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Regulation of blood and lymphatic vessel development

Many vascular gene enhancers direct very precise patterns of gene expression within distinct endothelial sub-groups. This can be modelled in transgenic zebrafish and mice.

The goal of my laboratory is to understand how blood vessels grow, differentiate and regress through studying the transcriptional regulation of vascular genes. 

The vascular system is a highly branched network of endothelial cell-lined tubes that transports blood, metabolites and waste products throughout the body. In addition to being essential for embryonic development, the formation of new blood vessels is required after injury, during tissue regrowth and repair, and for the growth and spread of solid tumours. However, our ability to manipulate vessel growth for therapeutic aims is hampered by a poor understanding of the mechanisms regulating vessel growth in both physiological and pathological contexts.

To study vessel regulation, my laboratory primarily focuses on the identification, characterisation and delineation of enhancers (cis-regulatory elements) directing gene expression within the vasculature. Enhancers are densely clustered groups of transcription factor binding motifs and are the principal regulators of spatio-temporal patterns of gene transcription. Analysis of the proteins that activate and repress different enhancers is combined with genetic studies to accurately position these factors within complex signalling networks. We are using this approach to understand what makes blood vessels molecularly different from each other, to determine the signalling cascades involved at different stages of vessel growth, and to study these processes in different disease states, and during repair after  injury (e.g. after a heart attack). 

This work involves a variety of model systems including transgenic mouse and zebrafish, tissue culture and in silico analysis.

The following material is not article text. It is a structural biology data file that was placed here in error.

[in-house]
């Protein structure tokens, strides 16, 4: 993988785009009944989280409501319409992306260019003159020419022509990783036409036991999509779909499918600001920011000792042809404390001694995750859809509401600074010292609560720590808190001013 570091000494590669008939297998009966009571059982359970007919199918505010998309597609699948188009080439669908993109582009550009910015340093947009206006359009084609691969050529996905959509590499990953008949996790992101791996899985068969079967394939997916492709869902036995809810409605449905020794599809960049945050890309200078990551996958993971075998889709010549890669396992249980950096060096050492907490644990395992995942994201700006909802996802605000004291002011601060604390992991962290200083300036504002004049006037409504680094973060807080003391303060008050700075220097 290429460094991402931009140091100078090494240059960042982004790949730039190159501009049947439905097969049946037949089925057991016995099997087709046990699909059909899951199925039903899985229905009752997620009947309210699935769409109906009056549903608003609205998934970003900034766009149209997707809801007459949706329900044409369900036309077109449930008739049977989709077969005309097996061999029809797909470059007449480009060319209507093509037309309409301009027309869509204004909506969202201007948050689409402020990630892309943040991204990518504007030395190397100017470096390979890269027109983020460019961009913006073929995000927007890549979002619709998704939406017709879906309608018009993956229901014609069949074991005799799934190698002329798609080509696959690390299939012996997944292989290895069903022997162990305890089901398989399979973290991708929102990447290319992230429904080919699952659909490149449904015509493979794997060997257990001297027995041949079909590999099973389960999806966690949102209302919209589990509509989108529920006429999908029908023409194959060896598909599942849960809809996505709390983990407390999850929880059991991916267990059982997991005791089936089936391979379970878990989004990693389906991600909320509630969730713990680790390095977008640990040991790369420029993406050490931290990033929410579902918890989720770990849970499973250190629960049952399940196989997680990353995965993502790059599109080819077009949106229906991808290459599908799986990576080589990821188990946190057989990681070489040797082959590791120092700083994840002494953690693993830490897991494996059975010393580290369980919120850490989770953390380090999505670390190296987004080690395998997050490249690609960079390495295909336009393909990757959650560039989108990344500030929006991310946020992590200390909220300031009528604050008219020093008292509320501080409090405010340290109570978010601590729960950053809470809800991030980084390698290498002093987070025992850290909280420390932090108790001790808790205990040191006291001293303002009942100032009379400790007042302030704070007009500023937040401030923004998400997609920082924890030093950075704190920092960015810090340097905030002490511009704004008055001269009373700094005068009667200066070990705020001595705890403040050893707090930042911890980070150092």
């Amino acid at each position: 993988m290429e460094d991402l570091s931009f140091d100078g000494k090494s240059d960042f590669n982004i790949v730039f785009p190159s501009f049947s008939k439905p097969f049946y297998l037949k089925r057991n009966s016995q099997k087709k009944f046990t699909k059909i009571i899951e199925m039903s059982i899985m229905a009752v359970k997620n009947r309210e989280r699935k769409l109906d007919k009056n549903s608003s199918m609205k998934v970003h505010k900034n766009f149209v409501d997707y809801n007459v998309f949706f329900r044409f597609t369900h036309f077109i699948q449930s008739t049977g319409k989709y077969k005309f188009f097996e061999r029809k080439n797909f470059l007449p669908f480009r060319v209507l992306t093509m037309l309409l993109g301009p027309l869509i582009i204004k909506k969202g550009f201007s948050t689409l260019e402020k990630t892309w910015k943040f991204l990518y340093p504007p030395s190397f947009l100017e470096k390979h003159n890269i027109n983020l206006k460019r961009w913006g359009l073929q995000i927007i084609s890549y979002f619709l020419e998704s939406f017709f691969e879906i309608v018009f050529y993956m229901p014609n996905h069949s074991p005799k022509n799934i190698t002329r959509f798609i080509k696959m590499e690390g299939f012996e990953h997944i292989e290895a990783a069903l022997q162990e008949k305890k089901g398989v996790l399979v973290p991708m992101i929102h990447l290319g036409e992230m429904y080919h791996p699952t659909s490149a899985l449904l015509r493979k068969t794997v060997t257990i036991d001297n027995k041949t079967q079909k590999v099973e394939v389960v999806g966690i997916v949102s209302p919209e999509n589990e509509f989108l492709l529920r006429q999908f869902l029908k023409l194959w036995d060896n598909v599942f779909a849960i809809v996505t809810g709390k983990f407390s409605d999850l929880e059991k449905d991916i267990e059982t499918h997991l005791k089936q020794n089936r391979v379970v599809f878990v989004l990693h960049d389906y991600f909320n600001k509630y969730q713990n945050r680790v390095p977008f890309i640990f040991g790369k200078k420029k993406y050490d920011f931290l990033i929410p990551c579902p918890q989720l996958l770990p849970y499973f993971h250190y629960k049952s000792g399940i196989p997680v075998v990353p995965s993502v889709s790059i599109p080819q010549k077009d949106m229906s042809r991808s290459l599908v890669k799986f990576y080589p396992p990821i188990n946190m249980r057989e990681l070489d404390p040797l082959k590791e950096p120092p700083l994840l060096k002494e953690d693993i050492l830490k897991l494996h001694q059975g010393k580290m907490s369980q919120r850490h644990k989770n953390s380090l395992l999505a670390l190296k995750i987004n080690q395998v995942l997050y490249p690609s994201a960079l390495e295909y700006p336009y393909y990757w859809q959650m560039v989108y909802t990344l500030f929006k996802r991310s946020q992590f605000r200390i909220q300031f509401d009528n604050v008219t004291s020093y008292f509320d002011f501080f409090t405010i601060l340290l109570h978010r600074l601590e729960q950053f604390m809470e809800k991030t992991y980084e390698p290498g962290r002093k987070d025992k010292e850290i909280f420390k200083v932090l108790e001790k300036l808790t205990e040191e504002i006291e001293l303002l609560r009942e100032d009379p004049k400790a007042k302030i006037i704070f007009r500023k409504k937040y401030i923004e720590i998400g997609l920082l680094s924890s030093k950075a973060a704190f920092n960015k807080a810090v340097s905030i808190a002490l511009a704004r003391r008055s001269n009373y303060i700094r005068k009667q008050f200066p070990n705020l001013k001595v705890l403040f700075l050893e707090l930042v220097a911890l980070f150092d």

Our team

Selected Publications

What's new

DPAG and IDRM researchers exceed fundraising target for BHF London to Brighton Bike Ride

On Sunday 18 June 2023, a team of researchers based at the Institute of Developmental and Regenerative Medicine (IDRM) took on the British Heart Foundation’s (BHF) London to Brighton Bike Ride, raising more than £1300 and counting.

BHF Fellowship renewal for Sarah De Val paves the way to novel strategies for inducing and improving arterial growth

Congratulations are in order for Associate Professor Sarah De Val, who has been awarded a renewal of her British Heart Foundation Senior Basic Science Research Fellowship. The award recognises her pioneering research on coronary vessel formation and differentiation.

BHF funded DPAG projects to receive share of £2 million raised by the London Marathon

The British Heart Foundation were charity of the year for the 2022 TCS London Marathon. Around 800 BHF London Marathon runners, including former De Val lab researcher Dr Alice Preston, have raised nearly £2 million, and rising, for BHF-funded science that could lead to improved new treatments for heart failure. Research led by Associate Professor Sarah De Val and Dr Joaquim Vieira are two of eight projects to receive funding from these proceeds.

Latest publications

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